|Photo taken here.|
First things first.
The writing is terrible. That's no exaggeration: the prose is topnotch, suck-ass bullcrap forged deep in the fiery depths of hell and sent up here because apparently, there isn't enough suffering on earth.
Cases in point:
- Christian. Talks. Like. This. A. Lot.
- Ana's expressions reflect how frickin' boring she is: Holy fuck!, Holy shit!, Holy cow!, and the most (unintentionally) hilarious, Holy Moses!
- Ana's "inner goddess" and "subconscious" are annoying devices for E.L. James to communicate to the reader how Ana is feeling inside. I HATE THIS WITH A FIRE SO INTENSE, I CAN ACTUALLY FEEL MY HEART BEAT FASTER AS I REMEMBER HOW IDIOTIC THIS IS. Her inner goddess keeps dancing (the tango, salsa, what have you) and even performing arabesques.
- In the Fifty Shades world, People don't simply "say" things, they "murmur" entire sentences.1 They also "gasp" a whole fucking lot. Seriously, can't they get through a human interaction without gasping? Are they that easily startled or rattled?
If only I kept a count of how many times I cringed reading the trilogy.
And the characters—can you say Twilight rip-off? I mean, yeah, Fifty Shades was originally Twilight fanfiction, but come on, let's have some imagination!
Just look at how similar these motherfuckers are:Ana Steele & Bella Swan: they are clumsy, like to read "serious" literature (because they're so smart), and swoon over the male lead because they're so fucking dreamy and all that shit. They have low self-esteem which makes them feel like they're not good enough for the object of their affection. Basically a device for female readers to insert themselves into the fantasy.
Christian Grey & Edward Cullen: they are graceful, play piano beautifully, listen to classical music (because that is so intellectual), and stalk the heroine (because that's so romantic). Everything they do is dripping in sexiness, even eating a goddamn muffin. They have heaps of self-loathing and try to push the heroine away.
I don't even know why E.L. James bothered changing the damn names.
Those aren't even the worst things that suck about Fifty Shades. That would be its inaccurate portrayal of BDSM: Fifty Shades portrays Christian's predilection for BDSM as a product of psychological illness, when in fact there is little to no connection between the two. Besides, BDSM isn't a disease, it's a sexual preference that is harmless when consensual; the way James wrote it, however, makes it appear like it's a symptom of mental instability.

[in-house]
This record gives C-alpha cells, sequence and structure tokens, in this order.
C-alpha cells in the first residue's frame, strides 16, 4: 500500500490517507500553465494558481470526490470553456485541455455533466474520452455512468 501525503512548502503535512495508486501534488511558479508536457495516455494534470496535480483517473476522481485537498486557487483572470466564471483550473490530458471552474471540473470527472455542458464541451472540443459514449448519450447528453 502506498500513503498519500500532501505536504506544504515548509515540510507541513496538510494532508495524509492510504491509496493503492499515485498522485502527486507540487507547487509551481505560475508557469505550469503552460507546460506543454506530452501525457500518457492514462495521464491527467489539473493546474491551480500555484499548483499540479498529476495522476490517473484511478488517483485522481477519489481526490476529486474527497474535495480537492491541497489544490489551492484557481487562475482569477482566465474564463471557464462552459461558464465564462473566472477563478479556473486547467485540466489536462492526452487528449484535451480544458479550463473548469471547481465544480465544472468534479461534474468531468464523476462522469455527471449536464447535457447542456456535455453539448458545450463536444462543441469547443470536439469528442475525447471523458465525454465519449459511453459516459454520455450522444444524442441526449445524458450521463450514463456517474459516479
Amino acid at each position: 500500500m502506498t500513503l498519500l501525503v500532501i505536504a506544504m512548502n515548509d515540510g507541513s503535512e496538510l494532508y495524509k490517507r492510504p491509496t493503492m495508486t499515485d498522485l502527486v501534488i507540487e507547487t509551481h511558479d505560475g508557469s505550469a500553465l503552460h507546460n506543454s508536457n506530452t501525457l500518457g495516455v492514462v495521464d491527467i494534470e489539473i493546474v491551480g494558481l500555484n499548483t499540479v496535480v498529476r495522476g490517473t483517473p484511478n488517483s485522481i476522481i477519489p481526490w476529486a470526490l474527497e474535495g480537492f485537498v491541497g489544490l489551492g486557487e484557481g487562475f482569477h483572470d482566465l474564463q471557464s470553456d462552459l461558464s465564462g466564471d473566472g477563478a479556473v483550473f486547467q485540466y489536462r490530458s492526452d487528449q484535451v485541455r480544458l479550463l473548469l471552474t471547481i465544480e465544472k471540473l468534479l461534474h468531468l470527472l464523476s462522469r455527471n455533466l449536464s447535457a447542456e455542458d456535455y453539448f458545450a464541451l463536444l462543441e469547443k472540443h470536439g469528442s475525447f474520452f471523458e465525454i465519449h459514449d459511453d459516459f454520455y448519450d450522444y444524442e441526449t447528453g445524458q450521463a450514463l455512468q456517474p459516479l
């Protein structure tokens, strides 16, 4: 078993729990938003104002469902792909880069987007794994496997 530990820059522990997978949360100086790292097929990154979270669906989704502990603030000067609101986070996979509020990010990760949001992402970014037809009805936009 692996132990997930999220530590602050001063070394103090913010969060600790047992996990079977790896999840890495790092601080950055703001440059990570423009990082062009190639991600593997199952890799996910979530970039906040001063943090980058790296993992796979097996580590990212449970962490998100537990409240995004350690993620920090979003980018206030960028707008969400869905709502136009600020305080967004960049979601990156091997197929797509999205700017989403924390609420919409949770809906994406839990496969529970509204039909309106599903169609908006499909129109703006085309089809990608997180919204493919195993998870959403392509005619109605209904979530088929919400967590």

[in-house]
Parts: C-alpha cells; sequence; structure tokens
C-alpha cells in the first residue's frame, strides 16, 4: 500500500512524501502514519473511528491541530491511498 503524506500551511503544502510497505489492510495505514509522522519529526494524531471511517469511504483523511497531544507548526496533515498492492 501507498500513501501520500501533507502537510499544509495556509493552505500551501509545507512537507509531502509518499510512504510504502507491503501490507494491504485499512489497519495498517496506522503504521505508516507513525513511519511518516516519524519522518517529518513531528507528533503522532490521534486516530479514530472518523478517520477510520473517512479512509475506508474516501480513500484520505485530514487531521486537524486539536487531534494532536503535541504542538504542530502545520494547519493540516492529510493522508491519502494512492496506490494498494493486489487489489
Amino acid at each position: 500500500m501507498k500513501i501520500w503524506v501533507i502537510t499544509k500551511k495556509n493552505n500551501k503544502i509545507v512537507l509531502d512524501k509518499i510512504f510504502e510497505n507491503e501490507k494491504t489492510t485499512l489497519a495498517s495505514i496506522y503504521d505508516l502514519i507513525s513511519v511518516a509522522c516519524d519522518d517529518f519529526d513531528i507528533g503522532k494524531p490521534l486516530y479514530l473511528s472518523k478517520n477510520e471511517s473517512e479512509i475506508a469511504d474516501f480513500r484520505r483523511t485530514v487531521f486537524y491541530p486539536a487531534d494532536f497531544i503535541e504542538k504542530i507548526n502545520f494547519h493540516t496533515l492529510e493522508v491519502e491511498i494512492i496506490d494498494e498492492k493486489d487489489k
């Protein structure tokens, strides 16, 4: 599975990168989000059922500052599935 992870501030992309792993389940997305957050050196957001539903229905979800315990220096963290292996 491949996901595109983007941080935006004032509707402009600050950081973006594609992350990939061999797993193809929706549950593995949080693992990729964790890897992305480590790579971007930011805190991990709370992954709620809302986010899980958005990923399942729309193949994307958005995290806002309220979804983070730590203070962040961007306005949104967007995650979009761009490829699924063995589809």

Moreover, many an article 2 has been written saying that Fifty Shades is misogynistic in that it encourages female dependence on, and submission to, a male; that Ana is shallow and treats fellow females as competition for a "hot" guy; that Christian and Ana's relationship is classically abusive.
But for all the shitty things about it, I have to admit:
I, Ela Kaimo, self-admitted book snob, enjoyed the Fifty Shades trilogy.
There is absolutely no good reason to enjoy this. My inner goddess cringes at the thought that I have enjoyed such a suck-ass piece of (dare I say it?) literature. But it's so bad, so terrible, that it's actually great fun to read. Try to count how many times Ana can say "jeez" or "my Fifty". Wonder how Ana brushed off Jose's unwanted sexual advances so easily. Stand in motherfucking awe as Christian Grey, the CEO of a supposedly large company, has time on his hands to text/e-mail/fuck a college grad all goddamn day.
Seriously, if you read this with the right attitude, you'll get a kick out of the idiotic characters, the godawful plot, and the hideous prose.
P.S. Fifty fans, don't get your crotchless panties in a twist. There are reviews much more scathing than mine.
1 Twilight is also guilty of overusing this word.↩
2 A lot of these articles mention the dangers of the trilogy to feminism, as if by simply reading this, you're already buying into misogyny. I'm not completely in agreement, though. Give women some fucking credit; not every piece-of-shit literature is going to suddenly turn us into docile servants of the patriarchy.↩